'Keep going': Syrian refugees use war resilience to confront virus
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It is not the first catastrophe they have faced.
But while today's global pandemic bears no resemblance to Syria's almost decade-long civil war, some refugees believe their experience of violence and exile helps them deal with the anxiety sparked by the novel coronavirus.
AFP interviewed four Syrians in France who said that past ordeals such as prison and exile had primed them for coping with the lockdown, by helping them find the optimism and power to overcome the challenges.
- The filmmaker -
The minute France's stay-at-home orders began, Mohammad Hijazi said he thought back to what he had learnt from living through war and the dark days of his three-month detention by the Syrian regime.
Keeping a strict routine helps, said the 31-year-old filmmaker from Damascus, who was held because of his political views in 2012-2013.
His experience has taught him the importance of community, eating healthily and expressing yourself "through singing, drawing, praying… everyone has their own way, but they all work just as well".
"I suppose that people who have lived through these types of experiences have more training on how to keep a sense of perspective," Hijazi told AFP, speaking via a video conference app in Paris, his home since 2017.
"We immediately go back to the mechanisms we used before to manage in times of crisis," he said.
And, he added: "We know what to stock up on."
Lockdown has also revived memories of the loneliness he felt in his first few months living in France.
Now, with filming suspended, he is using his equipment to set up an online radio, named "Maazoul", meaning "isolated" in Arabic.
It enables him to maintain a sense of community and stay upbeat, he said.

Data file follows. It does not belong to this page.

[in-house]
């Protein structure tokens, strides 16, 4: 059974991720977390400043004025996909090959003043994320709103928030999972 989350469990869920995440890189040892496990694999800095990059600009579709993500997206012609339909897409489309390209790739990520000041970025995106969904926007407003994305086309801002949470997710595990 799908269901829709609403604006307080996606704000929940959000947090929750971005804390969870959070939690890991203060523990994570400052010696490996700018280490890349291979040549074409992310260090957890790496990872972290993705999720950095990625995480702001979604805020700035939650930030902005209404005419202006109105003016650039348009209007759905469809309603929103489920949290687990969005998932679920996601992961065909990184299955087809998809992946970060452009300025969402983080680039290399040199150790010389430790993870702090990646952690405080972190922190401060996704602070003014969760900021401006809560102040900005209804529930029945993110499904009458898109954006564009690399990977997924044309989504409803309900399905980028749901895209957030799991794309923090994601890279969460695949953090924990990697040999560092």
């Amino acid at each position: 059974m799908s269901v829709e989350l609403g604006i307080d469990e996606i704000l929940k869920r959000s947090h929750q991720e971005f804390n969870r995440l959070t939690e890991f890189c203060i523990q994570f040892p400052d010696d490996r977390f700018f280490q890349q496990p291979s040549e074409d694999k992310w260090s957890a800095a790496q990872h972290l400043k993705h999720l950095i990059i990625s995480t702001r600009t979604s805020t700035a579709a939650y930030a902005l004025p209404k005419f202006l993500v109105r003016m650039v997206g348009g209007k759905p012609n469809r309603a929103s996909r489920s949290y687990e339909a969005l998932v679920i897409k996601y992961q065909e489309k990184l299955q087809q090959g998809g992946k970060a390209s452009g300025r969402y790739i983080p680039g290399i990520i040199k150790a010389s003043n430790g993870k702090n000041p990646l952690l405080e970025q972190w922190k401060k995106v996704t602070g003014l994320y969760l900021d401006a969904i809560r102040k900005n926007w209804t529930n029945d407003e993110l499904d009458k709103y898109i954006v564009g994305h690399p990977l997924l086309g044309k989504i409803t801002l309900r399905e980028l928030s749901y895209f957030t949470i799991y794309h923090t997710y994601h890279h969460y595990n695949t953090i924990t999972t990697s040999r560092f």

- The web developer -
Seeing war close-up does not make living through a pandemic any easier, as Yazan al-Homsy knows.
He survived more than a year under siege and bombing in the city of Homs and said the first week of the lockdown took him back to that terrifying time.
Before planes were grounded by the virus, the sound of them taking off and landing at Lyon airport near his new home began to trigger memories of fighter jets that pounded his native city.
"I'd wake up thinking, where am I? I was lost in the feeling and didn't go out for a week," said Homsy, whose name has been changed for this story out of concern for his family's safety in Syria.
With "no healthcare to speak of in Syria" after years of conflict, the 34-year-old web developer and data analyst is also scared for his elderly parents.
After everything he has been through, he says the best advice he can give anxious friends in France is to remember that "their government is working for their safety" and that "they have rights".
- Worker, student, mum -
In these troubled times, living in a democracy is also reassuring for Dunia Al Dahan from Damascus.
"There is a system, there is a state, and there are people who are expressing their views," the mother of two young children said.
Having lived in Paris since 2014, she values the freedom to be able to speak out, citing the example of a televised interview with a French doctor who lambasted the authorities over a lack of preparedness for a pandemic.
But she acknowledged that the death toll from COVID-19 had "frightened" her and made her reassess the devastating loss in her own country.
"What really frightened me was the news of the deaths, the number of deaths," said Dahan, 40, who co-founded the Portes Ouvertes Sur L'Art (Open Doors to Art) association supporting exiled artists and is studying for a doctorate.
"It shocked me because it made me wonder: how could we bear it when we would hear how many people were being killed in Syria?"
More than 380,000 have been killed since the conflict began nine years ago and much of the infrastructure has been shattered.
- The chef -
Having started from scratch once, Emad Shoshara, a Damascene chef, is not letting the string of cancelled catering contracts for the lucrative spring-summer season get him down.
In Syria he owned a transport company but he had to find a new trade when war forced him to flee.
He set up in Paris in 2015 offering Syrian cuisine and has a list of clients, from wedding planners to theatres and galleries.
But the coronavirus has wreaked havoc on businesses, big and small, all over the world.
And now Shoshara spends his days making time-lapse video recipes to share on Instagram such as his bright purple, beet-tinted version of hummus, the star of the Levantine kitchen.
"In Syrian slang, we say: every time you fall, you stand up again," he said, preparing grilled octopus.
The 36-year-old hopes his virtual cooking will help lift viewers' spirits.
"(Problems) are not a reason to give up," he said.
"Remember, you are on a path in life and there are obstacles. Maybe you'll overcome this obstacle, maybe you'll trip over the next one. But whatever happens, just keep going."
© 2020 AFP